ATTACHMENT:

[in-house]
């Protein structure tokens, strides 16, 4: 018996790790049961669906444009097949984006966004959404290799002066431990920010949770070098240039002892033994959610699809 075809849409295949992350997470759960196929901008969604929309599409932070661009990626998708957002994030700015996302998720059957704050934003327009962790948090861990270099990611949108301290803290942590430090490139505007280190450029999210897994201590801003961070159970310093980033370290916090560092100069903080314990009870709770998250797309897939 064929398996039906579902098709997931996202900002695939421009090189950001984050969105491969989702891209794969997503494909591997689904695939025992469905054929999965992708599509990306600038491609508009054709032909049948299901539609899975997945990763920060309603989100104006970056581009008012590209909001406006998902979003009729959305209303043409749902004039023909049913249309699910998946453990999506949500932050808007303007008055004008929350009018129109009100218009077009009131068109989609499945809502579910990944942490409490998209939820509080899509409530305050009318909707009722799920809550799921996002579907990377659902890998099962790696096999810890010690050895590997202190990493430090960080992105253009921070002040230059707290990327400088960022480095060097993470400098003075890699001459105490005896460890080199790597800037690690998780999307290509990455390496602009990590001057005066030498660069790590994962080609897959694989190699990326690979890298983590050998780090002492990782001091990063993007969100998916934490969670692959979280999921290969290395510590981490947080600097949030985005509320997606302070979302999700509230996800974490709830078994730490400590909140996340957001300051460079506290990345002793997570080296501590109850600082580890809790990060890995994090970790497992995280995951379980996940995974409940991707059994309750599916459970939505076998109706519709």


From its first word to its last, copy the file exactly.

[in-house]
């Protein structure tokens, strides 16, 4: 018996790790049961669906444009097949984006966004959404290799002066431990920010949770070098240039002892033994959610699809 075809849409295949992350997470759960196929901008969604929309599409932070661009990626998708957002994030700015996302998720059957704050934003327009962790948090861990270099990611949108301290803290942590430090490139505007280190450029999210897994201590801003961070159970310093980033370290916090560092100069903080314990009870709770998250797309897939 064929398996039906579902098709997931996202900002695939421009090189950001984050969105491969989702891209794969997503494909591997689904695939025992469905054929999965992708599509990306600038491609508009054709032909049948299901539609899975997945990763920060309603989100104006970056581009008012590209909001406006998902979003009729959305209303043409749902004039023909049913249309699910998946453990999506949500932050808007303007008055004008929350009018129109009100218009077009009131068109989609499945809502579910990944942490409490998209939820509080899509409530305050009318909707009722799920809550799921996002579907990377659902890998099962790696096999810890010690050895590997202190990493430090960080992105253009921070002040230059707290990327400088960022480095060097993470400098003075890699001459105490005896460890080199790597800037690690998780999307290509990455390496602009990590001057005066030498660069790590994962080609897959694989190699990326690979890298983590050998780090002492990782001091990063993007969100998916934490969670692959979280999921290969290395510590981490947080600097949030985005509320997606302070979302999700509230996800974490709830078994730490400590909140996340957001300051460079506290990345002793997570080296501590109850600082580890809790990060890995994090970790497992995280995951379980996940995974409940991707059994309750599916459970939505076998109706519709």